US court ruling issues blow to equality

By Mitchell Blatt
0 Comment(s)Print E-mail, June 30, 2018
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The United States Supreme Court [Photo/Xinhua]

The United States Supreme Court issued a decision on June 27 which threatens to increase econom-ic inequality even further at a time when inequality is becoming a threat to the health of American democracy. 

The case, Janus v. AFSCME, pitted a worker, Mark Janus, against the union that represented em-ployees of the Illinois state government's healthcare agency, the American Federation of State, County and Municipal Employees. Janus's lawyers argued it was an affront to his right to free speech to have to pay union dues because the union also engages in politics, spending money to support and oppose candidates for office. Having to pay dues meant he had to support certain po-litical candidates whether he wanted to or not.

AFSCME has, since 2010, given almost all of its political contributions, more than $12 million, to Democrats. For other unions, it is much the same. There is a good reason for that: Democrats gen-erally favor expansive union rights, and Republicans generally oppose union rights. 

Unions exist to look after the economic self-interest of their members, so it makes sense for unions to support those candidates for public office who will support their interests. Politicians make laws that impact workers and unions directly, governing, for example, the requirements for union elec-tions and protections for employees. This is even more significant in the case of public sector un-ions like AFSCME, which negotiate on behalf of government employees.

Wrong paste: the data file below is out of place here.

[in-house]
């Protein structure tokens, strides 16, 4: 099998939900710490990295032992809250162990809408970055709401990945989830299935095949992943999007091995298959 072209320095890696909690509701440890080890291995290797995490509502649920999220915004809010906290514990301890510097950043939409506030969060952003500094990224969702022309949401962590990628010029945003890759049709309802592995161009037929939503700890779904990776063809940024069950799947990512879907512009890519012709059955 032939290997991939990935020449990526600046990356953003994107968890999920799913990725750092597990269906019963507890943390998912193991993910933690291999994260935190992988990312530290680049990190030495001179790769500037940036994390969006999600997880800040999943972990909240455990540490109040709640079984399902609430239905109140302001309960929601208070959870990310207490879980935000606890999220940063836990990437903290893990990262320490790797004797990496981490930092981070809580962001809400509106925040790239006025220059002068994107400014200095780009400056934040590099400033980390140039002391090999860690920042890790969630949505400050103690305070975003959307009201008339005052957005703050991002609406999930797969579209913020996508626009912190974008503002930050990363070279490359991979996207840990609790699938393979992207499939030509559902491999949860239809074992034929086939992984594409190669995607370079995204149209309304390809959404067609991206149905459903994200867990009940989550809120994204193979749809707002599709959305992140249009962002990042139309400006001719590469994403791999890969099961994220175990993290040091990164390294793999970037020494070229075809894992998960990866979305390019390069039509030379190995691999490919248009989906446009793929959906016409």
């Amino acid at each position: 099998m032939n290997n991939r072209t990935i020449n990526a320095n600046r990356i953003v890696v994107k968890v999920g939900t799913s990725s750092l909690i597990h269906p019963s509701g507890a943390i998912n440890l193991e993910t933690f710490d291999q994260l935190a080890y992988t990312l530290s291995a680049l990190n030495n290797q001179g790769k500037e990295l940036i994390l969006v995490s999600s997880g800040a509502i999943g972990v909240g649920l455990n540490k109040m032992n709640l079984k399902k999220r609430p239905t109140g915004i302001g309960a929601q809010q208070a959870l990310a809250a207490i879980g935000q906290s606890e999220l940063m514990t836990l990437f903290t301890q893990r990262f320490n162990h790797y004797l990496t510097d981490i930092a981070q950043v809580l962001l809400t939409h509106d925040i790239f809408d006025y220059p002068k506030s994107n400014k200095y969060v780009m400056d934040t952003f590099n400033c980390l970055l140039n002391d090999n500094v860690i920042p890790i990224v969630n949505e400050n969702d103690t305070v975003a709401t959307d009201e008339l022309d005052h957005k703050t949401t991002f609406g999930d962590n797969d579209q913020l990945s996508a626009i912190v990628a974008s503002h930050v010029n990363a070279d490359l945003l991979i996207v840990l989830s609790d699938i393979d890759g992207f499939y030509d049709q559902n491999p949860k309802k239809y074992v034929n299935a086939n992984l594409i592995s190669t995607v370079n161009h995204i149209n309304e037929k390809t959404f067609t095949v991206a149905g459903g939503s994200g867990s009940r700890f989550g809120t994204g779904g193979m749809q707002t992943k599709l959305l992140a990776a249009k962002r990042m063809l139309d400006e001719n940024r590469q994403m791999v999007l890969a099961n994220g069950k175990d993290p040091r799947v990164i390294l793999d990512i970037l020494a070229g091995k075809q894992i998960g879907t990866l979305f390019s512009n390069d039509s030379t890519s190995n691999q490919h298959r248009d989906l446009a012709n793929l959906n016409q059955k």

Union membership for employees in private sector companies has declined dramatically as laws have chipped away at union rights. From 17 percent of all private sector employees in 1983, the rate of unionization has dropped to 7 percent by 2017, according to a Bloomberg report. Public sec-tor unionization rates, however, have remained stable, at around 35 percent during that time. The Janus ruling could change that, killing off the last bastion of unionization in America.

That could cause America's already high rate of inequality to rise further. The Gini coefficient in the United States, at about 0.486, according to the OECD, is higher than that of Canada or the Unit-ed Kingdom and above the 0.4 level that the United Nations considers dangerous. Though measures of Gini vary based on what metrics are used (and some put the U.S. even higher), what is relatively consistent is that inequality is rising in the country based on any measurement used. The U.S. Cen-sus shows that the Gini coefficient rose from 0.397 in 1967 to 0.480 in 2014. The last time Ameri-ca's inequality approached these levels was in the run up to the Great Depression.

Now with fewer workers contributing to unions, it is predictable that inequality will rise where un-ions lose power. What has happened to private sector unions will happen to public sector unions. A test case exists in the example of so-called "Right to Work" laws (RTW), which allow workers to belong to a union without contributing dues. The Economic Policy Institute, a pro-labor think tank, estimates that in those states with RTW in practice, wages for all workers (union and non-union) declined by $1,500 a year, non-wage benefits declined, and consumer spending declined. Con-servative opponents of unions implicitly acknowledge unions increase wages when they argue that unions cause companies to be uncompetitive by pushing up wages.